Summer 2023 - EDUC 100W D300
Selected Questions and Issues in Education (3)
Class Number: 4487
Delivery Method: In Person
An introduction to a small but representative sample of basic questions and issues in education. Students will examine questions relating to: the concept or idea of education; learning and the learner; teaching and the teacher; and more generally, the broader contexts of education. This course also introduces students to different ways of exploring educational questions and issues from philosophical and critical analysis, to historical and cross-cultural studies, to empirical research. Cannot be taken for credit by students with credit for 300 and 400 level education courses. Writing/Breadth-Humanities.
This course is grounded in a proposition, that is framed by three seemingly simple questions: PROPOSITION: All of life, and all of living, involves processes of learning. 3 QUESTIONS: What then is learning? How should we live? and, How does one learn how to live? We begin by unpacking the dominant domain or ‘site’ of learning for most of us, that is, ‘schooling,’ (ie,‘formal’ learning) and then track backwards, inwards, outwards, and forward to explore the various ways we learn, and what we learn, in an effort to explore the connections, collisions, questions and curiosities between ‘formal’ and ‘informal’ education. Topics will include elements of ‘the human condition,’ for example: Human Evolution and Learning, Structures & Practices of ‘Schooling,’ Meaning, Identity, Experience, Values & Beliefs, Information-Knowledge-Wisdom, Livelihood, Creativity, Space & Place, Self & Other, Relationships, Hardships, Time, and Play, among other possibilities.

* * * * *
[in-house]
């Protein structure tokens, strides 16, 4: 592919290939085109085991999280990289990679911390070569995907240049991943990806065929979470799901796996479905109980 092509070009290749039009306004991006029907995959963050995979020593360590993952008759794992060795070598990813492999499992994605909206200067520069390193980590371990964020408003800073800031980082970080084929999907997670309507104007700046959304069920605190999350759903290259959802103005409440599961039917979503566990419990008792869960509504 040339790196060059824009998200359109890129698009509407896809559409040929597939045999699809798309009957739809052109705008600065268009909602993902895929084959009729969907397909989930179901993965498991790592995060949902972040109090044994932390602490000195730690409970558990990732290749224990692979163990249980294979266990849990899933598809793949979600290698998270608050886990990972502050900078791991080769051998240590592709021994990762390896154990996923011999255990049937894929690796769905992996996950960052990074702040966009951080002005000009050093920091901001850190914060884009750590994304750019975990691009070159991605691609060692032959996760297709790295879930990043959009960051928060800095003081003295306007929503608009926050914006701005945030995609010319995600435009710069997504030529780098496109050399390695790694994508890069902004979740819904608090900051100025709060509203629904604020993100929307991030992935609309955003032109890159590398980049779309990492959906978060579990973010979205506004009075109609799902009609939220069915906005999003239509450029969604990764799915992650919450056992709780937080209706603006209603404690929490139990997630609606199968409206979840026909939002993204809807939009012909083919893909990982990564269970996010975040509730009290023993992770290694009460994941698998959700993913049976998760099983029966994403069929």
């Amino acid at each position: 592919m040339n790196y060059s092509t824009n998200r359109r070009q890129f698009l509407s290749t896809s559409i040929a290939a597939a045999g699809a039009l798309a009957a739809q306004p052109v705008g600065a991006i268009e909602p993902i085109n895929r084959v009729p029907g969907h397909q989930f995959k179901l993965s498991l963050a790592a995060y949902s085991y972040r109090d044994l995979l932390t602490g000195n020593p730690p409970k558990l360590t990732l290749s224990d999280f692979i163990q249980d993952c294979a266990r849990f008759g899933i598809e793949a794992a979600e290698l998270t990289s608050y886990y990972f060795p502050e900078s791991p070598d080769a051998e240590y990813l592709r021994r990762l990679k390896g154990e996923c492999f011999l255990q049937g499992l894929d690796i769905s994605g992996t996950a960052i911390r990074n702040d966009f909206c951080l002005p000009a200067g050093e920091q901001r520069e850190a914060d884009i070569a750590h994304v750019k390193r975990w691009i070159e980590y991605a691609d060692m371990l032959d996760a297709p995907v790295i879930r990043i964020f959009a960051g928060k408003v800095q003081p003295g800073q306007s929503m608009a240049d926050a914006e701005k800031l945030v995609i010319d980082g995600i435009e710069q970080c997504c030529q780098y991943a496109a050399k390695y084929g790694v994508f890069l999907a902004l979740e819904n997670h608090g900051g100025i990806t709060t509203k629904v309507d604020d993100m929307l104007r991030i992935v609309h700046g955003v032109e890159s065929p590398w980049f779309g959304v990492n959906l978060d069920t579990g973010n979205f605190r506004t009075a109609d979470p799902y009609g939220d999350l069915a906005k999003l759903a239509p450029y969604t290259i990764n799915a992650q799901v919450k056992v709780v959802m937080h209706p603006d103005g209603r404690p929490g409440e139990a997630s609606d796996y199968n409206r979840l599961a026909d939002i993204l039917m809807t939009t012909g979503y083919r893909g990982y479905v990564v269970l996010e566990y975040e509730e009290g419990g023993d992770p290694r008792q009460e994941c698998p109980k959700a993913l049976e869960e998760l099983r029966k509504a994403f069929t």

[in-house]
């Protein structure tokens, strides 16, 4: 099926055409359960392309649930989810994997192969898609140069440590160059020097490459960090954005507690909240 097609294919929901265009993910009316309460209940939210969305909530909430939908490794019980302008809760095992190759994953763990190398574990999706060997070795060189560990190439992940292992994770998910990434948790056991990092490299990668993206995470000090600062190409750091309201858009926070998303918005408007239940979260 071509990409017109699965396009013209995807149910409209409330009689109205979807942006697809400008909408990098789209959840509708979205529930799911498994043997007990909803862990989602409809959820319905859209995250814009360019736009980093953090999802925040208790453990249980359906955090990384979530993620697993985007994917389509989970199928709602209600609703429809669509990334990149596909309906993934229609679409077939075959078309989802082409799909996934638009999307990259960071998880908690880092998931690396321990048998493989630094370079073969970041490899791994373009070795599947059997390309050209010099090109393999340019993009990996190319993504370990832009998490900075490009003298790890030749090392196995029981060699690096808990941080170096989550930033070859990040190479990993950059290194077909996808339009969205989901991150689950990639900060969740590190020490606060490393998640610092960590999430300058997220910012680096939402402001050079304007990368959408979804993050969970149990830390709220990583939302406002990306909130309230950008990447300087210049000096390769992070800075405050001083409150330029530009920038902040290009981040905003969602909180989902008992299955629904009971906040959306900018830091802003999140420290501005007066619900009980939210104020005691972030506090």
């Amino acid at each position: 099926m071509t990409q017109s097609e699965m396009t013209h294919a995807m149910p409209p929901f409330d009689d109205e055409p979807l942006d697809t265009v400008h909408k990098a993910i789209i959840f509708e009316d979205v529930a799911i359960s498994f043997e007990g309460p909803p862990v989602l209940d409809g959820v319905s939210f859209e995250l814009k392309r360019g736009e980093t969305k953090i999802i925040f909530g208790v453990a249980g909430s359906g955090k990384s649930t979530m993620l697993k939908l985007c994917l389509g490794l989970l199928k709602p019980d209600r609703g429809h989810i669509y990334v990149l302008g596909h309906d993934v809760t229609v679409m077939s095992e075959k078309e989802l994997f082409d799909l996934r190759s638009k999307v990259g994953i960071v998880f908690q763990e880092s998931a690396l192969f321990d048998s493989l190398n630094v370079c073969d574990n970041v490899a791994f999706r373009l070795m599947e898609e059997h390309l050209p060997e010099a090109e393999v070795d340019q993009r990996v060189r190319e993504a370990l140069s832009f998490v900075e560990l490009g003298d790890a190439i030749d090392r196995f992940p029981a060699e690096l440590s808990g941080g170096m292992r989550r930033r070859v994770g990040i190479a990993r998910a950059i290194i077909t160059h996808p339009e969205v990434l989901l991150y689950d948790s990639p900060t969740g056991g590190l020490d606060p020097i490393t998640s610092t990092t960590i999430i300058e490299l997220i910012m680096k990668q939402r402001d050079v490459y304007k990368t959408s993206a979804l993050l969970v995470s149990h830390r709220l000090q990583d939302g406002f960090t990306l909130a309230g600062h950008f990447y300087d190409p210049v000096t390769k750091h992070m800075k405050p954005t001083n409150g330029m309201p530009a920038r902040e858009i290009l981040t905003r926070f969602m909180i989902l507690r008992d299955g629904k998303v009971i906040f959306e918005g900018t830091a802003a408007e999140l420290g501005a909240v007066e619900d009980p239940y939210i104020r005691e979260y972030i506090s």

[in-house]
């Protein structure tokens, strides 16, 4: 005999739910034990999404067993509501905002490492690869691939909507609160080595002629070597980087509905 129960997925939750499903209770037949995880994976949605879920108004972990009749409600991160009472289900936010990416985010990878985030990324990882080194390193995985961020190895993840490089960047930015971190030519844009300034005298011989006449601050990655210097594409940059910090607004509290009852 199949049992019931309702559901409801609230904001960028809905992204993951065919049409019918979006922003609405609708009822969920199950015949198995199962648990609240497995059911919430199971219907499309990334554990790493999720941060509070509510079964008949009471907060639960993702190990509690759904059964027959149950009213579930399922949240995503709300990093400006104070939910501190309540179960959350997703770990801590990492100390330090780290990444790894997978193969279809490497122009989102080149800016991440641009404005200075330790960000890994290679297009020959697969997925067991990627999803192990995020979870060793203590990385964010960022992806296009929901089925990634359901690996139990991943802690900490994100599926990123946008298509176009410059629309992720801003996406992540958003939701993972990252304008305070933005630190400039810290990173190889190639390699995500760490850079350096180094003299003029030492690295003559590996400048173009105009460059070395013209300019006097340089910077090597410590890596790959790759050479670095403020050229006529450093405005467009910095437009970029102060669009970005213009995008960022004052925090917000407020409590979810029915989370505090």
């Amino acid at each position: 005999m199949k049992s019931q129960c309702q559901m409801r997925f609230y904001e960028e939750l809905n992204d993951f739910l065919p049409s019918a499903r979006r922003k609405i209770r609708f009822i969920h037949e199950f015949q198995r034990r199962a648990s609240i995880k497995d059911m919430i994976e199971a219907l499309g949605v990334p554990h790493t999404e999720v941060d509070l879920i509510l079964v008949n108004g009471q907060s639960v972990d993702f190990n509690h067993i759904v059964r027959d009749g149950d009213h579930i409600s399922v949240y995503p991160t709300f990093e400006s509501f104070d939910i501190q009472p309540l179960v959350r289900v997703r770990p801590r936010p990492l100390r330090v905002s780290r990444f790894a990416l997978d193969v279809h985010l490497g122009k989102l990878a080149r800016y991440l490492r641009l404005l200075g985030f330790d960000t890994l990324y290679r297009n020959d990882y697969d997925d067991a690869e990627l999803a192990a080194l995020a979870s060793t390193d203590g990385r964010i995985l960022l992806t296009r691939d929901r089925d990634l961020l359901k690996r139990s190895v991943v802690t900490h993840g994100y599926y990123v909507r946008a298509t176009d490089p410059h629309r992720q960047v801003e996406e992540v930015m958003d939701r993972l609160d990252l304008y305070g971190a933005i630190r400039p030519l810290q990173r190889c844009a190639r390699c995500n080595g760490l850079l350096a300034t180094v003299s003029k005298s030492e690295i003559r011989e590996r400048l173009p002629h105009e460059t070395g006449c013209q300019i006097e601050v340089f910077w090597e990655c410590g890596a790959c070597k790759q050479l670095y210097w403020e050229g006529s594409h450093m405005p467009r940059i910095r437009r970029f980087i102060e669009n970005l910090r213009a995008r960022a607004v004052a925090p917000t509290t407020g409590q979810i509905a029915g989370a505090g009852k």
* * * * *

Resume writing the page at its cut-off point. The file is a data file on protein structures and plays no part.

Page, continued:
COURSE-LEVEL EDUCATIONAL GOALS:
The primary goal of the course is for students to develop an informed and critical perspective on education that draws on a variety of ‘lenses’ and understandings (contemporary, historical, cross-cultural, and anthropological ideas, theories and concepts), and to then apply that perspective, and those lenses and understandings to one’s own life, hopes, and aspirations.
- A Commonplace Book of Observations & Reflections 15%
- 3 Selected Pieces of Reflective Writing 15%
- Small group inquiry and presentation on education and the human condition 15%
- Post-card/Poster Project 15%
- Portfolio Project (end of term) 40%
All of the graded assignments will be discussed at first class. They may be subject to change.There is no final exam scheduled during exam period. The final project is a portfolio that you will submit after the end of the course, a kind of ‘take-home’ final assignment.
Attendance, participation, completion of all assignments.
MATERIALS + SUPPLIES:
Laptop or wifi enabled device for some activities.
There are no required texts for this course, we will draw on open source resources, readings, video, etc, largely available on the web, and/or through the SFU Online Library System
A list of titles of interest will be provided by instructor in the course.
REQUIRED READING NOTES:
Your personalized Course Material list, including digital and physical textbooks, are available through the SFU Bookstore website by simply entering your Computing ID at: shop.sfu.ca/course-materials/my-personalized-course-materials.
ACADEMIC INTEGRITY: YOUR WORK, YOUR SUCCESS
SFU’s Academic Integrity website http://www.sfu.ca/students/academicintegrity.html is filled with information on what is meant by academic dishonesty, where you can find resources to help with your studies and the consequences of cheating. Check out the site for more information and videos that help explain the issues in plain English.
Each student is responsible for his or her conduct as it affects the university community. Academic dishonesty, in whatever form, is ultimately destructive of the values of the university. Furthermore, it is unfair and discouraging to the majority of students who pursue their studies honestly. Scholarly integrity is required of all members of the university. http://www.sfu.ca/policies/gazette/student/s10-01.html
Students with a faith background who may need accommodations during the semester are encouraged to assess their needs as soon as possible and review the Multifaith religious accommodations website. The page outlines ways they begin working toward an accommodation and ensure solutions can be reached in a timely fashion.